National Park Service

State of the Park Reports

State of the Park Report for Shiloh National Military Park

Chapter 1 - Introduction

Tennessee Monument, Shiloh Battlefield Unit A southern red salamander Owl Creek A Swainson's Warbler Lone surviving witness cabin preserved on Shiloh battlefield 150th anniversary celebration The Stream of American History

The purpose of this State of the Park report for Shiloh National Military Park is to assess the overall condition of the park's priority resources and values, to communicate complex park condition information to visitors and the American public in a clear and simple way, and to inform visitors and other stakeholders about stewardship actions being taken by park staff to maintain or improve the condition of priority park resources for future generations.

The State of the Park report uses a standardized approach to focus attention on the priority resources and values of the park based on the park's purpose and significance, as described in the park's Foundation Document or General Management Plan. The report:

  • Provides to visitors and the American public a snapshot of the status and trend in the condition of a park's priority resources and values.
  • Summarizes and communicates complex scientific, scholarly, and park operations factual information and expert opinion using non-technical language and a visual format.
  • Highlights park stewardship activities and accomplishments to maintain or improve the state of the park.
  • Identifies key issues and challenges facing the park to inform park management planning.

The process of identifying priority park resources by park staff and partners, tracking their condition, organizing and synthesizing data and information, and communicating the results will be closely coordinated with the park planning process, including natural and cultural resource condition assessments and Resource Stewardship Strategy development. The term "priority resources" is used to identify the fundamental and other important resources and values for the park, based on a park's purpose and significance within the National Park System, as documented in the park's foundation document and other planning documents. This report summarizes and communicates the overall condition of priority park resources and values based on the available scientific and scholarly information and expert opinion, irrespective of the ability of the park superintendent or the National Park Service to influence it.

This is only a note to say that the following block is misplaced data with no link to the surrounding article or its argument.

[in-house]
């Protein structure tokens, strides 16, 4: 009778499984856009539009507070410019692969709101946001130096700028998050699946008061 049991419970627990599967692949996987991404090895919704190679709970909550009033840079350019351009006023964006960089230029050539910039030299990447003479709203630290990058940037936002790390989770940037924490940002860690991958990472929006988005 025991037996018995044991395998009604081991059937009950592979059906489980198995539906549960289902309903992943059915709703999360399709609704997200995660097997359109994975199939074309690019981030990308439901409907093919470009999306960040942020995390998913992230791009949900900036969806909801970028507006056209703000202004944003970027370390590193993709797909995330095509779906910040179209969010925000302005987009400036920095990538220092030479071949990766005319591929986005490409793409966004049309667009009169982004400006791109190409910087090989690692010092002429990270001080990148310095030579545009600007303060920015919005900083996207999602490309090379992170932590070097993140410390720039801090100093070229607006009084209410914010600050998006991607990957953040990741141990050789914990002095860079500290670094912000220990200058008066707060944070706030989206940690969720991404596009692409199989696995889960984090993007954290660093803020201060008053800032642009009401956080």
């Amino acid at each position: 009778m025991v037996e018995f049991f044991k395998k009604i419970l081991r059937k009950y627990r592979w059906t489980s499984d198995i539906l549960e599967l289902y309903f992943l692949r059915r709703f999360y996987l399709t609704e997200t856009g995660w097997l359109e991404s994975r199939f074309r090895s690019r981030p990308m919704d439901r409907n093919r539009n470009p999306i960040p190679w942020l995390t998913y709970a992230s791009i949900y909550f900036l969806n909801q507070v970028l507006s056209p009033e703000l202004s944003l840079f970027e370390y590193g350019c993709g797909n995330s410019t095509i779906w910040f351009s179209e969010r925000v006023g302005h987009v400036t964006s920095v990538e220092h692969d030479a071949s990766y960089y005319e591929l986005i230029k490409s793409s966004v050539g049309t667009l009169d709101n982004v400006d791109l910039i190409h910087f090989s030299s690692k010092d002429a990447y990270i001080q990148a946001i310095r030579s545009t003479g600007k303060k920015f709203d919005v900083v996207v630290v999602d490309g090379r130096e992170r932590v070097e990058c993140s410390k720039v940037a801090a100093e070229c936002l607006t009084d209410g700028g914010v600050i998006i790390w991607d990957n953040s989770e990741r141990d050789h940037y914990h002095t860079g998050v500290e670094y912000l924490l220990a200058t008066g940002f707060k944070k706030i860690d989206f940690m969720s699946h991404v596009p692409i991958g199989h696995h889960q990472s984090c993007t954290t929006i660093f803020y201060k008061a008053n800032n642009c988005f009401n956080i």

Shiloh National Military Park (SHIL) was established on December 27, 1894, to preserve the scene of the first major battle in the Western theater of the Civil War. The two-day battle, April 6 and 7, 1862, involved about 65,000 Union and 44,000 Confederate troops, and resulted in nearly 24,000 killed, wounded, and missing. This decisive Union victory enabled United States forces to advance on and seize control of the strategic Confederate railway junction at Corinth, Mississippi, on May 30, 1862, and later to advance on and seize control of Vicksburg, Mississippi on July 4, 1863. On September 22, 2000, the Corinth Unit was made a part of Shiloh National Military Park.

Significance statements express why a park's resources and values are important enough to merit designation as a unit of the national park system. SHIL is significant because:

  1. The Battle of Shiloh was the most critical and violent event in the early Civil War campaign to control western Confederate railroads and the Mississippi River Valley. As a result of the carnage at Shiloh, southerners and northerners alike realized that the divided nation faced a long, desperate, and costly war.
  2. As the second oldest national military park, the existing commemorative landscape on the Shiloh battlefield reflects the contributions of both Union and Confederate Civil War veterans to mark the field of battle in a manner that honors the shared sacrifice and courage of all those present.
  3. The intersection of two major railroad crossings at Corinth allowed Confederate armies to mass their forces in northern Mississippi, while Pittsburg Landing on the Tennessee River served as both a vital supply line and base of operation for Union forces deep in Confederate territory. Control of these transportation routes allowed the Union to remain on the offensive in the western theater, and illustrates the importance of logistics during the Civil War.